Case studies go beyond simple testimonials by providing real-life examples of how your brand satisfied your customer’s needs and helped them accomplish their goals.
An in-depth case study helps you highlight your successes in a way that will help your ideal potential customer become your next customer. They help you show rather than tell prospective customers how you can help them reach their goals.
But, creating a solid case study can be a challenge. Today, I’ll provide actionable tips to help you write a case study, provide background information, and identify key metrics that will help your case study drive conversions.
1. Write About Someone Your Ideal Customer Can Relate To
Do you know who your ideal customer is? If it’s someone in the education industry, then make your case studies about your university customers. If it’s someone in the automobile industry, then make your case studies about auto parts and accessories manufacturers.
The goal is to ensure that your case study will show prospective customers that you are:
- Comfortable in their industry.
- Undertand their industry’s specific needs.
- Know how to give their industry targeted results.
Think about it on a smaller level, such as when you’re reading a how-to blog post. Most of of these posts are geared toward average readers.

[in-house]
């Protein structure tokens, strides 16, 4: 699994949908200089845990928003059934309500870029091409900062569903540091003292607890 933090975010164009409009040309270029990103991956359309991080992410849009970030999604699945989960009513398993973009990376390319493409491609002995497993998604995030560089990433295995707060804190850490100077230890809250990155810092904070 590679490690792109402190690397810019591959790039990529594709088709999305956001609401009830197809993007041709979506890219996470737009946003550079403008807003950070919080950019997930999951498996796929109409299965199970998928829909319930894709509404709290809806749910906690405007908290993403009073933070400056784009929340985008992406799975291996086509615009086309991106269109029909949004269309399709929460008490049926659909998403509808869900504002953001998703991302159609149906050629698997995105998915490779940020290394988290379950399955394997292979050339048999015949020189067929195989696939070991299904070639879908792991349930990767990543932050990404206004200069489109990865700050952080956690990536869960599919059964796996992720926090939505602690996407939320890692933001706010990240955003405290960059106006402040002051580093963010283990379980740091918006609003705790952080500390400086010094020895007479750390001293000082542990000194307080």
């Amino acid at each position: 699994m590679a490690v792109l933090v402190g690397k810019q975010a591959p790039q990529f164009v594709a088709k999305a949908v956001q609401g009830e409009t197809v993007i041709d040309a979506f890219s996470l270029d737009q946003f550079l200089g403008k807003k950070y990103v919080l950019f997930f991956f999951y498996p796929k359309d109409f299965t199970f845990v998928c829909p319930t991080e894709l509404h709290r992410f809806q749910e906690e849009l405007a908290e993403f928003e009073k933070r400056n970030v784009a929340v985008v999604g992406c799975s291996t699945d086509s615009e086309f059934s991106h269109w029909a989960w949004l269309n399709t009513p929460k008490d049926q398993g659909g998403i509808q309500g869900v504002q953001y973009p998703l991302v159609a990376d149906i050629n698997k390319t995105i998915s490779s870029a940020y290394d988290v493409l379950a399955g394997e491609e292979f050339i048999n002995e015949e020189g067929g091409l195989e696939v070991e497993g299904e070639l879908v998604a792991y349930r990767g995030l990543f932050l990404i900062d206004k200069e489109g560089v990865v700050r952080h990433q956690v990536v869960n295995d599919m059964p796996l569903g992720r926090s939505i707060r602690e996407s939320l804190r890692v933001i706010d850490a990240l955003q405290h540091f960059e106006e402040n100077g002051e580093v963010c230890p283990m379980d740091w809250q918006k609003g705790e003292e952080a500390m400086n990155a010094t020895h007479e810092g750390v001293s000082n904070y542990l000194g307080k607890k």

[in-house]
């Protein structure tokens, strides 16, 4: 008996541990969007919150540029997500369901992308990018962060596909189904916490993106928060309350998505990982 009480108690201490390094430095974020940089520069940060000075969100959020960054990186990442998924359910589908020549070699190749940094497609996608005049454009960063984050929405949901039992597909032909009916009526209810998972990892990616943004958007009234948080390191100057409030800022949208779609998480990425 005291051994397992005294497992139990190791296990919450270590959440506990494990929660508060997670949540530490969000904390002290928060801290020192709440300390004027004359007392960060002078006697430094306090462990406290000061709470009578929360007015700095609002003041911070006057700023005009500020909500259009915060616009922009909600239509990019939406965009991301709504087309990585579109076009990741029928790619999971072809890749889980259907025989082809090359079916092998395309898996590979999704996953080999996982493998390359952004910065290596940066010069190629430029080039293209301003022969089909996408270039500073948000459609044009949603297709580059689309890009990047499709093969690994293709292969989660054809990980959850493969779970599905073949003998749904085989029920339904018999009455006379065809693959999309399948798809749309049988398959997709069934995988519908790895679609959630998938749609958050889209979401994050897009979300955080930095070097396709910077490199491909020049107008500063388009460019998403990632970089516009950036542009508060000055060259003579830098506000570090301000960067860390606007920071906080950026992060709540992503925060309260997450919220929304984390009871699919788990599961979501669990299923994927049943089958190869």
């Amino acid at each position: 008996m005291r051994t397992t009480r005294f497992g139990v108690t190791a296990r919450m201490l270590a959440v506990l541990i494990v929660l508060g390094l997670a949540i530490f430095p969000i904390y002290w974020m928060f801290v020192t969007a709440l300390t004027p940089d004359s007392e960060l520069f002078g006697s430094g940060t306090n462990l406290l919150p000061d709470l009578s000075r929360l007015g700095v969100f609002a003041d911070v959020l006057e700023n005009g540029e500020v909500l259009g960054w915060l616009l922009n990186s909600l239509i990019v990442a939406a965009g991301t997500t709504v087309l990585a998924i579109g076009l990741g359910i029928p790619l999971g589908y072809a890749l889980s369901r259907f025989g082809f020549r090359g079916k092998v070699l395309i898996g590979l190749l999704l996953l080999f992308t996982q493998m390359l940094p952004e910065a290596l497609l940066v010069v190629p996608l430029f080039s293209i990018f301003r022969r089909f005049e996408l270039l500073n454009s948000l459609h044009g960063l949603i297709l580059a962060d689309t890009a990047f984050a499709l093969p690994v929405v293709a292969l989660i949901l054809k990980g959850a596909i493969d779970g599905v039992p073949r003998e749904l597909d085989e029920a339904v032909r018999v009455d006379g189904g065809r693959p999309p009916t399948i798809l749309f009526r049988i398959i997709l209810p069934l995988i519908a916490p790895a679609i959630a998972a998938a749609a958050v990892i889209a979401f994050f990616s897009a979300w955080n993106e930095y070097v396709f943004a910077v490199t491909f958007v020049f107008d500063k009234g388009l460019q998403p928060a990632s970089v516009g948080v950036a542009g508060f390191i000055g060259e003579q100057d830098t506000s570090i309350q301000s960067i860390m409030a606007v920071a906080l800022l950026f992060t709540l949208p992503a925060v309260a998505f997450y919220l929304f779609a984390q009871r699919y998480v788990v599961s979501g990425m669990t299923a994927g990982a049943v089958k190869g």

But when you come across a post designed specifically for your needs (such as online marketing for the healthcare industry), you are more likely to understand and apply the information.
The same goes with case studies – people who read about results in their industry will feel like the same approach will work for them.
2. Tell the Story from Start to Finish
Storytelling is a powerful marketing strategy. A great case study will allow someone to really get to know the customer in the case study including:
- Who is the sample customer and what do they do?
- What were the customer’s goals?
- What were the customer’s needs?
- How did you satisfy those needs and help the customer meet their goals?
But don’t stop a month or two out. Follow up with the customer in the case study and update your case study a few months down the road to show how your solutions continue to provide long term benefits.
This gives readers the opportunity to see that your goal is not only to help with immediate needs, but also to ensure long term results.
3. Make Your Case Study Easy to Read
No one likes to read one huge chunk of text, no matter how interesting and informative it might be. Case studies, like blog posts, should be scannable and easy to read.